Kathryn Reusch, PhD

Kathryn Reusch is a conservation technician at the Museum. She is also an affiliate faculty member at Metropolitan State University of Denver, where she teaches biological anthropology classes for the Department of Sociology and Anthropology. Kathryn is currently working to conserve objects from the American ethnology collection for an Institute of Museum and Library Services (IMLS) grant. She is also working to stabilize waterlogged Pleistocene conifer cones excavated during the Snowmastodon Project near Snowmass, Colorado, so they can be handled and studied by the Department of Earth Sciences curators and visiting scholars.    


Eunuchs and Empires Podcast

Eunuchs and empires: Listen here

Since ancient times the practice of castrating pre-pubescent boys, and sometimes men, was thought to make them loyal servants, suitable for roles at the heart of many imperial courts. Some historians believe this began with human slaves who were treated in the same way as animals – as lesser beings to be managed and controlled – with no free choice.

The effects of castration on the male body – the loss of testosterone being the principal one – had a huge impact on how eunuchs have been viewed throughout history. Being unable to father children who could threaten lines of succession, certain eunuchs rose to power precisely because of their exclusive access to the inner workings of empires. Castrated men were also prized for their singing voices in 17th and 18th century Europe, as Dr Brianna Robertson-Kirkland explains.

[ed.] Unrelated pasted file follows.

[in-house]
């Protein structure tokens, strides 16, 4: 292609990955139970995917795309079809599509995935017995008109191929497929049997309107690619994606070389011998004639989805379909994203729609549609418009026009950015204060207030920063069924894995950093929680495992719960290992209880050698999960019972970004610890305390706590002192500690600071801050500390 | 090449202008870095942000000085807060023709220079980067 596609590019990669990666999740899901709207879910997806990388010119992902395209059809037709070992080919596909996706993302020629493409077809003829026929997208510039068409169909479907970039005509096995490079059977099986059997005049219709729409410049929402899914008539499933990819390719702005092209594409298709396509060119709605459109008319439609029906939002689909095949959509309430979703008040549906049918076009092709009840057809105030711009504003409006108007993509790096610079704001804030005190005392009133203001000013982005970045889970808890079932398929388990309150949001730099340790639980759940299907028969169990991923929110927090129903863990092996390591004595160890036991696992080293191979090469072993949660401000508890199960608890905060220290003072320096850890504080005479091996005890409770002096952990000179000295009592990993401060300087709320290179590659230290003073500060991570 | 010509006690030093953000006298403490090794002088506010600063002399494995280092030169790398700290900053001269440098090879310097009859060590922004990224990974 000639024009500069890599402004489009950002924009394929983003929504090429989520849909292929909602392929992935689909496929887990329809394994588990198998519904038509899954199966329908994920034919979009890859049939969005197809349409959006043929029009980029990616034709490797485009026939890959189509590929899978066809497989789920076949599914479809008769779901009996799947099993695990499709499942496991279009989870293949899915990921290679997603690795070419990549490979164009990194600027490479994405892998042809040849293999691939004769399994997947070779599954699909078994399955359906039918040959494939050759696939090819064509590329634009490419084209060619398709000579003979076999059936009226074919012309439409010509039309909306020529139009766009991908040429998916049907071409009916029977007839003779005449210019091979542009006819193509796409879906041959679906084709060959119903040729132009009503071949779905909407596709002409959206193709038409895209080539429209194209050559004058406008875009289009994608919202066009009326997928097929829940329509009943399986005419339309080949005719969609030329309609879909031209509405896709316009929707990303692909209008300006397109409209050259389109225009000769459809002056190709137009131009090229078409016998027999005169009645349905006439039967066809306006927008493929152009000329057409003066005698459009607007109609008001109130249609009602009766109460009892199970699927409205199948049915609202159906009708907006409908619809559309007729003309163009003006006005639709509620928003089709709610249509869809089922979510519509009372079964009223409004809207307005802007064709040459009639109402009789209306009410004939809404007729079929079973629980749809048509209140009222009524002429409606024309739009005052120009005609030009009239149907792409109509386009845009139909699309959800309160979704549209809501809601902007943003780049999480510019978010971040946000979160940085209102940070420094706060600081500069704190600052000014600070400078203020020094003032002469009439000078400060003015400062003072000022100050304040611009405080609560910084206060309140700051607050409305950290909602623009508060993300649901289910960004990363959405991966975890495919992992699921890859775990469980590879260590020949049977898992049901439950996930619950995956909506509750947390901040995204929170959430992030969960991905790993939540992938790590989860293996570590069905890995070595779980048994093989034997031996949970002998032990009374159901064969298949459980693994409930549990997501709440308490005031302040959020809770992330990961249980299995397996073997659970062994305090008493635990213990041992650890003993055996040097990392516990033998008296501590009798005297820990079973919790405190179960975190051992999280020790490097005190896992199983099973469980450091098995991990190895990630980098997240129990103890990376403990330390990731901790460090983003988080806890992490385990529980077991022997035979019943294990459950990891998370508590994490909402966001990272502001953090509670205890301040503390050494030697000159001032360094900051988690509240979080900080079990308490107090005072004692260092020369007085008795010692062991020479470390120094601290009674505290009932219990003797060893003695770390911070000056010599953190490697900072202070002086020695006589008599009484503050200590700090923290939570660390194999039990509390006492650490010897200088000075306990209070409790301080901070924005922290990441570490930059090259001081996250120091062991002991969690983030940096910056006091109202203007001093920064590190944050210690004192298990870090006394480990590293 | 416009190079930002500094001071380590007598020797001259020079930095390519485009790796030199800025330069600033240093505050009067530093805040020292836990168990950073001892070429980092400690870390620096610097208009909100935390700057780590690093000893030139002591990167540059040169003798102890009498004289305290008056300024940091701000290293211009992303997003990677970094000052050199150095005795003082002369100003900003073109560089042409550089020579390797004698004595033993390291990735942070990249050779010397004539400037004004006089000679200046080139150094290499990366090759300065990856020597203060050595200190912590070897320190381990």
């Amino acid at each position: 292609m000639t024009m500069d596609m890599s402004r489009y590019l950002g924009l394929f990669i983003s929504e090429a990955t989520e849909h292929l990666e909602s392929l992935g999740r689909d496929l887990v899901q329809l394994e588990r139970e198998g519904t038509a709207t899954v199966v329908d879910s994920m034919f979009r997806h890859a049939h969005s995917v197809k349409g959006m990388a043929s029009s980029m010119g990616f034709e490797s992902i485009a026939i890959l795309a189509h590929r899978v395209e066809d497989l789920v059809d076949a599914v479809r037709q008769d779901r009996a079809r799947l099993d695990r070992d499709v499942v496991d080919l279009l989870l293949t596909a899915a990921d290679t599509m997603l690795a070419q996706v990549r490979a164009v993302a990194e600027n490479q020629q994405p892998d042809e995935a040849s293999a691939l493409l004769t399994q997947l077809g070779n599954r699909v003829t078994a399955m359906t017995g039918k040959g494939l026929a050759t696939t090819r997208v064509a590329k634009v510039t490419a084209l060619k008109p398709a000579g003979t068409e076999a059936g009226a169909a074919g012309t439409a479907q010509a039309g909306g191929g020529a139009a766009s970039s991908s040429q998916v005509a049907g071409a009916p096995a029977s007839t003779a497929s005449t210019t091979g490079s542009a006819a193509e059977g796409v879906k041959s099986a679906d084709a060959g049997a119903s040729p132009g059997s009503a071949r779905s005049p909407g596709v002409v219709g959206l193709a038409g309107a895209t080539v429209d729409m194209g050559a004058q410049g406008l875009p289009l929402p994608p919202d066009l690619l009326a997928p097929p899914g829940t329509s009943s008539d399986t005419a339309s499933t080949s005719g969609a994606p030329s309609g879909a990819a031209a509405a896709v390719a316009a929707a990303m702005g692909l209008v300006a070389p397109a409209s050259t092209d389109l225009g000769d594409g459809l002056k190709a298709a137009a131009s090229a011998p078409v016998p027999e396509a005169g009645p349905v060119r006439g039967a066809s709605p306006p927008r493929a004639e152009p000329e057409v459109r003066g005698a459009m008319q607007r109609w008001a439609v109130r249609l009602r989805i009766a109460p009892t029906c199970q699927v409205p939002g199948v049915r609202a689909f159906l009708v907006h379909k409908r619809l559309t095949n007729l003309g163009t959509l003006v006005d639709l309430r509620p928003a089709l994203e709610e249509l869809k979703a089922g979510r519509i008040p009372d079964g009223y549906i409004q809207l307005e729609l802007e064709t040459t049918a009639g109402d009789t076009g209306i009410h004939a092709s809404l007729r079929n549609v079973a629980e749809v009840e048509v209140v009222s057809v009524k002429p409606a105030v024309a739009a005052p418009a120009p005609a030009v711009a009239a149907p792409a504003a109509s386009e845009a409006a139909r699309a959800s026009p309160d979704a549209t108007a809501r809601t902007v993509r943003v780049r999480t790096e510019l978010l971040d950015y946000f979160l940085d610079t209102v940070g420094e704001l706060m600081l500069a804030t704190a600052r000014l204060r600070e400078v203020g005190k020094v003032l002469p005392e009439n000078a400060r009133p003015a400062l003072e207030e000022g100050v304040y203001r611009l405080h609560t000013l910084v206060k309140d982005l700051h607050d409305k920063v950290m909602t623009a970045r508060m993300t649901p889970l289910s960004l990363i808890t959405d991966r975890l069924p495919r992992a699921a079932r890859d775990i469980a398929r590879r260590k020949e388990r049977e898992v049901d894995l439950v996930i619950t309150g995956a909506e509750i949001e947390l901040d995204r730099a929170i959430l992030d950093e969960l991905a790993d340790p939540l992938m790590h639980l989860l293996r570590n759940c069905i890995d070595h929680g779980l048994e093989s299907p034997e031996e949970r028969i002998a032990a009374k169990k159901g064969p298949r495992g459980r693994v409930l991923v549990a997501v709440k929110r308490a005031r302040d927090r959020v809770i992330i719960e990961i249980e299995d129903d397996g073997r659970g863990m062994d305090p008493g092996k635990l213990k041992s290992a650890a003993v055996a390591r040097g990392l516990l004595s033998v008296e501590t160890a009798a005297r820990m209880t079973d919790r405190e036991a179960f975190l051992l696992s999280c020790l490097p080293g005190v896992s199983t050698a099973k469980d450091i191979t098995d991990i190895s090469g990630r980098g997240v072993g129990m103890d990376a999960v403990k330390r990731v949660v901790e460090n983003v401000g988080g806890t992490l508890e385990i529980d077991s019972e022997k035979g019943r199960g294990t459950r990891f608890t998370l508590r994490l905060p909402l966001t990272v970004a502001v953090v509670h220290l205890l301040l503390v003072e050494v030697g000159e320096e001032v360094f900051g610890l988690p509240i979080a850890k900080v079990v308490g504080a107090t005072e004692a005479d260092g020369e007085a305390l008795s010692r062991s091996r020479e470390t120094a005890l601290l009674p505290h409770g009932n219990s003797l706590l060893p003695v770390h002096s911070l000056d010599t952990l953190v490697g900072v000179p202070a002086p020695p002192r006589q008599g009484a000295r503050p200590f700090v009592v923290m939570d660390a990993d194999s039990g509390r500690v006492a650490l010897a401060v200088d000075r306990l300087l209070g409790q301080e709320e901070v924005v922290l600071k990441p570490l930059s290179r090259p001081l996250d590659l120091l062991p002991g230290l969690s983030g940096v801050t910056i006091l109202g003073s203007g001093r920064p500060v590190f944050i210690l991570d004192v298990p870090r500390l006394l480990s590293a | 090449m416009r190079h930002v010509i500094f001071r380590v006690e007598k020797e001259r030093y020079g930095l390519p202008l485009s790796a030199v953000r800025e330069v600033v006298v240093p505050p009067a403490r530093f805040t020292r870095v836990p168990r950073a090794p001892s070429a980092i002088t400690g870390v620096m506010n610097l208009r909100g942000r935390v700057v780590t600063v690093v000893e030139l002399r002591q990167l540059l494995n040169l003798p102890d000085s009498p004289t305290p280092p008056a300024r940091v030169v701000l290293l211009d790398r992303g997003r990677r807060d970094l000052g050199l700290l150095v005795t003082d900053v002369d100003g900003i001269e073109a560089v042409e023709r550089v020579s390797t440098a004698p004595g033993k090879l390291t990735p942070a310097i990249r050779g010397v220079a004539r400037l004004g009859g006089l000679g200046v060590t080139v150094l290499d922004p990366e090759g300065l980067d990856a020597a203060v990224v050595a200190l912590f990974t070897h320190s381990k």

Bridget Kendall discusses this painful episode with Norman Kutcher, Professor in the Department of History at the Maxwell School at Syracuse University in the US. He specialises in imperial Chinese history, and he’s the author of Eunuch and Emperor in the Great Age of Qing Rule; Dr Kathryn Reusch, conservation technician at the Denver Museum of Nature and Science, who's published widely on the topic of castration in relation to archaeological remains; and Shaun Tougher, Professor of Late Roman and Byzantine History at Cardiff University. He’s written many books and articles on eunuchs, including The Roman Castrati: Eunuchs in the Roman Empire.

Snowmass Pinecones

Dead Men Tell No Tales?

Scientists can tell a lot about how people have lived from their skeletons! Dr. Kathryn Reusch will talk about what some health conditions look like, why only some conditions show up in the skeleton, and why it's important that we study health in past populations. Note: This talk will feature images of human remains and people with infectious diseases.

A Life in Ruins Podcast

The Anthropology of Castration: Listen here

In this episode, we are joined by Dr. Kathryn Reusch, who is a Conservation Technician in the Museum Conservation Department at the Denver Museum of Nature and Science. We talk about her experiences in school in the UK, her graduate research, and then we take a deep dive into the painful topic of castration (and yes we mean human castration). Connor and Carlton pepper Dr. Reusch with questions about castration and learn more than they ever needed to know.

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